Right now, the feed is new so the tweets are getting ready to kick into gear, but the first promotion should be coming soon. More good news is that the deals will be from large, international or national brands so most everyone should be able to get in on the fun (sorry, just the U.S. to start). Local and regional promotions are in the future, though.

Oh, and if there's a product or event that you'd especially like to get a deal on, send a tweet to @earlybird. Suggestions are welcome.

Sure, on one hand you're intentionally signing up for advertising, but on the other hand, you might be getting in on some exclusive deals. It's worth checking out and, of course, you can always unfollow if it's not your cup of virtual tea.

Nothing ventured, nothing gained, right?

It's free Slurpee Day!

I love Slurpees. It even says so on my Twitter bio! So, I think you know you can count on me every year to reminder you that July 11th (yep, 7/11) is 7-Eleven's national birthday!

Today, at most 7-Eleven locations, you can get a free 7.11 ounce Slurpee of any flavor. You know I'm a sucker for freebies, so be sure to stop in and claim your icy, sweet treat before the day ends!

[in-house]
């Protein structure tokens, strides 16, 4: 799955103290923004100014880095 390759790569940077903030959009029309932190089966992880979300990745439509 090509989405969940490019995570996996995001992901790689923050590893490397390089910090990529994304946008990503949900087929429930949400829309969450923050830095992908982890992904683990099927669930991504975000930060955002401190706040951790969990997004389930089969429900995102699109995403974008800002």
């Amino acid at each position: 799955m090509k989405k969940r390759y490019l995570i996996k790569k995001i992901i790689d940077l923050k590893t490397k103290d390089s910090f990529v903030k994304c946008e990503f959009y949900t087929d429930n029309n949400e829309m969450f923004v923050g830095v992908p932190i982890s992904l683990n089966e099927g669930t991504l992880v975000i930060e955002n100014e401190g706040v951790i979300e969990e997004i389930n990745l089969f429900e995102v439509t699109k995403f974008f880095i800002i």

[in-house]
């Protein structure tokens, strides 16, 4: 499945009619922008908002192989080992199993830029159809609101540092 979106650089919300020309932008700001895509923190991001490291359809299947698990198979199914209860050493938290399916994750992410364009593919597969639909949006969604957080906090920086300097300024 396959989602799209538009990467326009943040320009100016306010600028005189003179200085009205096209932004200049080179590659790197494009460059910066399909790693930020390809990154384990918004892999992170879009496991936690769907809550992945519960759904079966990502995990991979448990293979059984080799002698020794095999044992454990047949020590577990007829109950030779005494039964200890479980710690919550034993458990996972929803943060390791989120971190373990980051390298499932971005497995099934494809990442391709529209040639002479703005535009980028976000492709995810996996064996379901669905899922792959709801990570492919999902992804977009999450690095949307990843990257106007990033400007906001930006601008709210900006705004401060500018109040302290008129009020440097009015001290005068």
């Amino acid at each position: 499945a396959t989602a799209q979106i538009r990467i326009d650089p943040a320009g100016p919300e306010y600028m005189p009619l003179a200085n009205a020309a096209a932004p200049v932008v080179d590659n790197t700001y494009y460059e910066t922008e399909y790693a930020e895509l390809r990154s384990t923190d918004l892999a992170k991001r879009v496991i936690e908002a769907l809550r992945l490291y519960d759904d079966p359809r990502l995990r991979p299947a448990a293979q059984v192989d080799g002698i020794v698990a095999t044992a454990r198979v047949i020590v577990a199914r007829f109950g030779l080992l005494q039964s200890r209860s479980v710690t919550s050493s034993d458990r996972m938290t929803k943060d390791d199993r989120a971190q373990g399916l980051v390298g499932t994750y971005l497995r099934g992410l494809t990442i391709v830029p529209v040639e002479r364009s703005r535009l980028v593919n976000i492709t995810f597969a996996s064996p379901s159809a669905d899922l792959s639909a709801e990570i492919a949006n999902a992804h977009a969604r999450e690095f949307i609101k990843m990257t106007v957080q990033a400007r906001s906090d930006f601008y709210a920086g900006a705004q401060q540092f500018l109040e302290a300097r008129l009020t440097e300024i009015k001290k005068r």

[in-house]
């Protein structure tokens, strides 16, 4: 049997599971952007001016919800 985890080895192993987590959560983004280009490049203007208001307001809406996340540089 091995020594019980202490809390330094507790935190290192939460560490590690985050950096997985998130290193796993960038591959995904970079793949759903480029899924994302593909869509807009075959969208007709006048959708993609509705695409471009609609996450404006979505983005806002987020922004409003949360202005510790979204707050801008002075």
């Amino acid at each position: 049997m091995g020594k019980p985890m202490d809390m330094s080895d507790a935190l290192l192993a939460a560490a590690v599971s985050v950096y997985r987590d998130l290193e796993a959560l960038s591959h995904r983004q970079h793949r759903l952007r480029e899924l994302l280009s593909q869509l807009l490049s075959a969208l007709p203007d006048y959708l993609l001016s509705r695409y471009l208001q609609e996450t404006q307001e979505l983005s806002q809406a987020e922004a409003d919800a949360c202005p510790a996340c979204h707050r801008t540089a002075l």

This year, as the popular chain prepared for the b-day festivities, I was lucky enough to have a gap in my schedule so I could attend 7-Eleven's big pre-party in Hollywood! Well, it must have been my lucky day because I ended up winning a Guitar Hero World Tour complete band kit, coupons for free Slurpees, and a bunch of cool swag (in a green, canvas, recycling bag which is right up my alley!). I was the first person in line, way before the others, so I guess being early has its perks!

If you're in Southern California, check out 7-Eleven on Twitter for all the street team action. For those of you in other states, click HERE to find the 7-Eleven Twitter feed for your area. Now, enough of my jabbering. Go get those free Slurpees (and leave me a comment before the brain freeze kicks in, eh?).

Why are you following me? You're freaking me out!

If you've read my blog before, you probably know I hate the word followers. And, although I don't like it, I accept that this is the accepted term on Twitter.

In LinkedIn's continuing effort to turn its site into a platform with more social networking options, it introduced the "follow" button a few months ago. I saw it, didn't like the idea, and forgot about it. Until today, that is.